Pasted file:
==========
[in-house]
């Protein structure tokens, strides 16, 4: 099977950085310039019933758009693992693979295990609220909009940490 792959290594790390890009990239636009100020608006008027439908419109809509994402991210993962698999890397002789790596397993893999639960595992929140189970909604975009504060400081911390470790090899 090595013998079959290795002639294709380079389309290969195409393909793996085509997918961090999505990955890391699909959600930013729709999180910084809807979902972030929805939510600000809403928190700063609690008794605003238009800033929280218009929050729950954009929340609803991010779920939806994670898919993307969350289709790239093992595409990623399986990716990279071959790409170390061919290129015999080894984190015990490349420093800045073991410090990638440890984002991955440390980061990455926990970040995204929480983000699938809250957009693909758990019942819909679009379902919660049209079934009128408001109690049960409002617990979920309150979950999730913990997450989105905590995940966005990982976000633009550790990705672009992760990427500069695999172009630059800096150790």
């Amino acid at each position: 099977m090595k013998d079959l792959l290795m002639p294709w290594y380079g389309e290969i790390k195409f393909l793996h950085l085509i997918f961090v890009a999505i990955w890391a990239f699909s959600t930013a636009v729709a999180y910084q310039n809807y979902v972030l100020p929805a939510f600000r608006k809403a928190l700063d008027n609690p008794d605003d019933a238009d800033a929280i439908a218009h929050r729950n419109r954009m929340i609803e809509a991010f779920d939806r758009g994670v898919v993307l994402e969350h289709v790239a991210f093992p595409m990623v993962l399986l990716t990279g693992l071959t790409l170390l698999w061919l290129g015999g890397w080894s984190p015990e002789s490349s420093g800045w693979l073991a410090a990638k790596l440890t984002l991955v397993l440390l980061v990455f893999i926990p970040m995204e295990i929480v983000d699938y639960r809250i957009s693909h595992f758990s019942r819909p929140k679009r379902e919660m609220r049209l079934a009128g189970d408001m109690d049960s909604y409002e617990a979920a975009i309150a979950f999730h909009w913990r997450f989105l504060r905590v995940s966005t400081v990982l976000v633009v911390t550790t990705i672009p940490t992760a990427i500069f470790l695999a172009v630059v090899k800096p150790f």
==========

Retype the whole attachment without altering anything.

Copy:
[in-house]
């Protein structure tokens, strides 16, 4: 099977950085310039019933758009693992693979295990609220909009940490 792959290594790390890009990239636009100020608006008027439908419109809509994402991210993962698999890397002789790596397993893999639960595992929140189970909604975009504060400081911390470790090899 090595013998079959290795002639294709380079389309290969195409393909793996085509997918961090999505990955890391699909959600930013729709999180910084809807979902972030929805939510600000809403928190700063609690008794605003238009800033929280218009929050729950954009929340609803991010779920939806994670898919993307969350289709790239093992595409990623399986990716990279071959790409170390061919290129015999080894984190015990490349420093800045073991410090990638440890984002991955440390980061990455926990970040995204929480983000699938809250957009693909758990019942819909679009379902919660049209079934009128408001109690049960409002617990979920309150979950999730913990997450989105905590995940966005990982976000633009550790990705672009992760990427500069695999172009630059800096150790």
């Amino acid at each position: 099977m090595k013998d079959l792959l290795m002639p294709w290594y380079g389309e290969i790390k195409f393909l793996h950085l085509i997918f961090v890009a999505i990955w890391a990239f699909s959600t930013a636009v729709a999180y910084q310039n809807y979902v972030l100020p929805a939510f600000r608006k809403a928190l700063d008027n609690p008794d605003d019933a238009d800033a929280i439908a218009h929050r729950n419109r954009m929340i609803e809509a991010f779920d939806r758009g994670v898919v993307l994402e969350h289709v790239a991210f093992p595409m990623v993962l399986l990716t990279g693992l071959t790409l170390l698999w061919l290129g015999g890397w080894s984190p015990e002789s490349s420093g800045w693979l073991a410090a990638k790596l440890t984002l991955v397993l440390l980061v990455f893999i926990p970040m995204e295990i929480v983000d699938y639960r809250i957009s693909h595992f758990s019942r819909p929140k679009r379902e919660m609220r049209l079934a009128g189970d408001m109690d049960s909604y409002e617990a979920a975009i309150a979950f999730h909009w913990r997450f989105l504060r905590v995940s966005t400081v990982l976000v633009v911390t550790t990705i672009p940490t992760a990427i500069f470790l695999a172009v630059v090899k800096p150790f």